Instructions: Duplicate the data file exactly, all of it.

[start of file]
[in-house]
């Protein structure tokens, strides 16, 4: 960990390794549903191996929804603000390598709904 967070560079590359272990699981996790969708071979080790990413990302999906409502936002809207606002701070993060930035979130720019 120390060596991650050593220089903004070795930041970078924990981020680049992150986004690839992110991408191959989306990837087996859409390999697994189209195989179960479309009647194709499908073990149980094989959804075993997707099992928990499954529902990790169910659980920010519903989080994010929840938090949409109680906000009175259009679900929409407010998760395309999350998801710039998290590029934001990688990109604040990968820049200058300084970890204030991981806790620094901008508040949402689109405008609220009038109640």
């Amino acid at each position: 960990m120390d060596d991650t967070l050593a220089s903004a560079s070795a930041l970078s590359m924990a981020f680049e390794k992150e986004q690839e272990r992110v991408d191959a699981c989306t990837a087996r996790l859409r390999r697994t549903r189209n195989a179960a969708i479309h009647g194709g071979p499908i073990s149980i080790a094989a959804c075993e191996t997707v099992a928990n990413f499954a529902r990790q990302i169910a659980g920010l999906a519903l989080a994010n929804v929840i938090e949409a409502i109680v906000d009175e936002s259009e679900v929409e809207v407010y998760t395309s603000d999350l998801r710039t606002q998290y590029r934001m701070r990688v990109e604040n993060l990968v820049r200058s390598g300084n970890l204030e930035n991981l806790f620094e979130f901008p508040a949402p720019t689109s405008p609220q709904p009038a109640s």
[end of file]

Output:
[in-house]
């Protein structure tokens, strides 16, 4: 960990390794549903191996929804603000390598709904 967070560079590359272990699981996790969708071979080790990413990302999906409502936002809207606002701070993060930035979130720019 120390060596991650050593220089903004070795930041970078924990981020680049992150986004690839992110991408191959989306990837087996859409390999697994189209195989179960479309009647194709499908073990149980094989959804075993997707099992928990499954529902990790169910659980920010519903989080994010929840938090949409109680906000009175259009679900929409407010998760395309999350998801710039998290590029934001990688990109604040990968820049200058300084970890204030991981806790620094901008508040949402689109405008609220009038109640």
């Amino acid at each position: 960990m120390d060596d991650t967070l050593a220089s903004a560079s070795a930041l970078s590359m924990a981020f680049e390794k992150e986004q690839e272990r992110v991408d191959a699981c989306t990837a087996r996790l859409r390999r697994t549903r189209n195989a179960a969708i479309h009647g194709g071979p499908i073990s149980i080790a094989a959804c075993e191996t997707v099992a928990n990413f499954a529902r990790q990302i169910a659980g920010l999906a519903l989080a994010n929804v929840i938090e949409a409502i109680v906000d009175e936002s259009e679900v929409e809207v407010y998760t395309s603000d999350l998801r710039t606002q998290y590029r934001m701070r990688v990109e604040n993060l990968v820049r200058s390598g300084n970890l204030e930035n991981l806790f620094e979130f901008p508040a949402p720019t689109s405008p609220q709904p009038a109640s």